In a unanimous ruling the Washington Supreme Court today abolished the death penalty saying that the death penalty, as applied, violates the state Constitution.
The ruling held that the eight people currently on death row have their sentences converted to life in prison. Five justices said the "death penalty is invalid because it is imposed in an arbitrary and racially biased manner."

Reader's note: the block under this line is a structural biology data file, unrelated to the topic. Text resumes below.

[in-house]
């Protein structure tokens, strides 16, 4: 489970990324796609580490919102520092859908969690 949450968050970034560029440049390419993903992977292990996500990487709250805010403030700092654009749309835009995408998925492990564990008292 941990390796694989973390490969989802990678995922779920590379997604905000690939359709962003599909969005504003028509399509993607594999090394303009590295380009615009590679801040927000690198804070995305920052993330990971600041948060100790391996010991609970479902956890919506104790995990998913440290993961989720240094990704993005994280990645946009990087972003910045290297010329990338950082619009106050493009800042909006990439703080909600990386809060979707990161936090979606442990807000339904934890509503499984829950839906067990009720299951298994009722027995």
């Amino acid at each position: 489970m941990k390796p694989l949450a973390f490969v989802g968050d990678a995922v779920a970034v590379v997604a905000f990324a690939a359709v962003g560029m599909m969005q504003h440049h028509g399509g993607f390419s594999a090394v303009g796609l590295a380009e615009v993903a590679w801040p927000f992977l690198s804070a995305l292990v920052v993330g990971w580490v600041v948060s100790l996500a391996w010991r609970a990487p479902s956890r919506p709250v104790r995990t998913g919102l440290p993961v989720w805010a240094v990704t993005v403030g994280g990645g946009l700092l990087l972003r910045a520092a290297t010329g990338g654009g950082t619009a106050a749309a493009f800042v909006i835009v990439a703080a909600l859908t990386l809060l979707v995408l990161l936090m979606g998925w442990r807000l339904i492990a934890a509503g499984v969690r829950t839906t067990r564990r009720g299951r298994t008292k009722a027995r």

Attorneys for Allen Eugene Gregory, who was convicted of raping, robbing and killing Geneine Harshfield, a 43-year-old woman, in 1996, prevailed in court. His legal team argued the death penalty is arbitrarily applied and that it is not applied proportionally, as the state Constitution requires.
The high court did not reconsider any of Gregory’s arguments pertaining to guilt, noting that his conviction for aggravated first degree murder “has already been appealed and affirmed by this court.”
"Given the manner in which it is imposed, the death penalty also fails to serve any legitimate penological goals," the justices wrote.